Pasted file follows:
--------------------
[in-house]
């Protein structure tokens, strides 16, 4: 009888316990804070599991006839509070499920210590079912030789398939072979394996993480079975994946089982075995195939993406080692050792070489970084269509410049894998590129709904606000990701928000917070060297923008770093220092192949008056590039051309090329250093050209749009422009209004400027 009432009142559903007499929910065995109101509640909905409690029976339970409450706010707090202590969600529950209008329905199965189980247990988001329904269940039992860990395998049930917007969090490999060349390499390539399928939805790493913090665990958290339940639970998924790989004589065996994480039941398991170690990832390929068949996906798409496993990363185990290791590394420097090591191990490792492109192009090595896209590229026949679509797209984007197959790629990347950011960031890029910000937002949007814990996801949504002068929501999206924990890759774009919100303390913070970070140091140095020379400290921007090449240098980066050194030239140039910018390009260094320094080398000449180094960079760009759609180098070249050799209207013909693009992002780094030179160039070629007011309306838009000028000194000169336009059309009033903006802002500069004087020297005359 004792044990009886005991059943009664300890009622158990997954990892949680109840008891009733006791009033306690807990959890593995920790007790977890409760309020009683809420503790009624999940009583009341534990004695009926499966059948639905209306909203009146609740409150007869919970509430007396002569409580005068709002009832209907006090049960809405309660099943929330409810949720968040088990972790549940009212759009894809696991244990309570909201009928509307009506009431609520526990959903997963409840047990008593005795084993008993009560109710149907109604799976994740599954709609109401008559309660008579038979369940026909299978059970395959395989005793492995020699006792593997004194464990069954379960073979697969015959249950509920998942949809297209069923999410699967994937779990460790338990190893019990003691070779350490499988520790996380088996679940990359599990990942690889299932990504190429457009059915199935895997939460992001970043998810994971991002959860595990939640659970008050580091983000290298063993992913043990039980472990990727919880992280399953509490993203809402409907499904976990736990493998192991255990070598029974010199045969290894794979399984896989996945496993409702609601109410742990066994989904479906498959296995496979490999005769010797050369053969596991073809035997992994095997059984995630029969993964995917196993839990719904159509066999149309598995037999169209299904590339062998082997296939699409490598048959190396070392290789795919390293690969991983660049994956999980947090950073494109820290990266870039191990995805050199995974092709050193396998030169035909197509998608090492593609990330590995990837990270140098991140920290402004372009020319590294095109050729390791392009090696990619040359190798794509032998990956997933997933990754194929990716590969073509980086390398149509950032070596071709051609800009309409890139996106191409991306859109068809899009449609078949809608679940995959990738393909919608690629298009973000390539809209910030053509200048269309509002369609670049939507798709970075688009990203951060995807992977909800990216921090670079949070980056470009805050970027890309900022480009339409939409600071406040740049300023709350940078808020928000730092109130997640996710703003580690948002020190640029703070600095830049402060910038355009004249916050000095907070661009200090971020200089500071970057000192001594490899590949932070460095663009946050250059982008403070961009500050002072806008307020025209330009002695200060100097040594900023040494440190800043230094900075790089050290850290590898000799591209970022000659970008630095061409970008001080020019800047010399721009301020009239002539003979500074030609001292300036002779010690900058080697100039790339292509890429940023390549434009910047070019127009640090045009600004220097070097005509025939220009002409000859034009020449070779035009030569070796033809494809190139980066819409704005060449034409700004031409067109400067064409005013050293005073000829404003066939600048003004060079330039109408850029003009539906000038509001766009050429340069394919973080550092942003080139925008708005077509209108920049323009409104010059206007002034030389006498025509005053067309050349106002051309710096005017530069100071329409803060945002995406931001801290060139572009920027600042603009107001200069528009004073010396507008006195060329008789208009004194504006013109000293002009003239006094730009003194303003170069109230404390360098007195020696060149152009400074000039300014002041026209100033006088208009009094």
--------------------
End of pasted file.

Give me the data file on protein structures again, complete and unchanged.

[in-house]
């Protein structure tokens, strides 16, 4: 009888316990804070599991006839509070499920210590079912030789398939072979394996993480079975994946089982075995195939993406080692050792070489970084269509410049894998590129709904606000990701928000917070060297923008770093220092192949008056590039051309090329250093050209749009422009209004400027 009432009142559903007499929910065995109101509640909905409690029976339970409450706010707090202590969600529950209008329905199965189980247990988001329904269940039992860990395998049930917007969090490999060349390499390539399928939805790493913090665990958290339940639970998924790989004589065996994480039941398991170690990832390929068949996906798409496993990363185990290791590394420097090591191990490792492109192009090595896209590229026949679509797209984007197959790629990347950011960031890029910000937002949007814990996801949504002068929501999206924990890759774009919100303390913070970070140091140095020379400290921007090449240098980066050194030239140039910018390009260094320094080398000449180094960079760009759609180098070249050799209207013909693009992002780094030179160039070629007011309306838009000028000194000169336009059309009033903006802002500069004087020297005359 004792044990009886005991059943009664300890009622158990997954990892949680109840008891009733006791009033306690807990959890593995920790007790977890409760309020009683809420503790009624999940009583009341534990004695009926499966059948639905209306909203009146609740409150007869919970509430007396002569409580005068709002009832209907006090049960809405309660099943929330409810949720968040088990972790549940009212759009894809696991244990309570909201009928509307009506009431609520526990959903997963409840047990008593005795084993008993009560109710149907109604799976994740599954709609109401008559309660008579038979369940026909299978059970395959395989005793492995020699006792593997004194464990069954379960073979697969015959249950509920998942949809297209069923999410699967994937779990460790338990190893019990003691070779350490499988520790996380088996679940990359599990990942690889299932990504190429457009059915199935895997939460992001970043998810994971991002959860595990939640659970008050580091983000290298063993992913043990039980472990990727919880992280399953509490993203809402409907499904976990736990493998192991255990070598029974010199045969290894794979399984896989996945496993409702609601109410742990066994989904479906498959296995496979490999005769010797050369053969596991073809035997992994095997059984995630029969993964995917196993839990719904159509066999149309598995037999169209299904590339062998082997296939699409490598048959190396070392290789795919390293690969991983660049994956999980947090950073494109820290990266870039191990995805050199995974092709050193396998030169035909197509998608090492593609990330590995990837990270140098991140920290402004372009020319590294095109050729390791392009090696990619040359190798794509032998990956997933997933990754194929990716590969073509980086390398149509950032070596071709051609800009309409890139996106191409991306859109068809899009449609078949809608679940995959990738393909919608690629298009973000390539809209910030053509200048269309509002369609670049939507798709970075688009990203951060995807992977909800990216921090670079949070980056470009805050970027890309900022480009339409939409600071406040740049300023709350940078808020928000730092109130997640996710703003580690948002020190640029703070600095830049402060910038355009004249916050000095907070661009200090971020200089500071970057000192001594490899590949932070460095663009946050250059982008403070961009500050002072806008307020025209330009002695200060100097040594900023040494440190800043230094900075790089050290850290590898000799591209970022000659970008630095061409970008001080020019800047010399721009301020009239002539003979500074030609001292300036002779010690900058080697100039790339292509890429940023390549434009910047070019127009640090045009600004220097070097005509025939220009002409000859034009020449070779035009030569070796033809494809190139980066819409704005060449034409700004031409067109400067064409005013050293005073000829404003066939600048003004060079330039109408850029003009539906000038509001766009050429340069394919973080550092942003080139925008708005077509209108920049323009409104010059206007002034030389006498025509005053067309050349106002051309710096005017530069100071329409803060945002995406931001801290060139572009920027600042603009107001200069528009004073010396507008006195060329008789208009004194504006013109000293002009003239006094730009003194303003170069109230404390360098007195020696060149152009400074000039300014002041026209100033006088208009009094």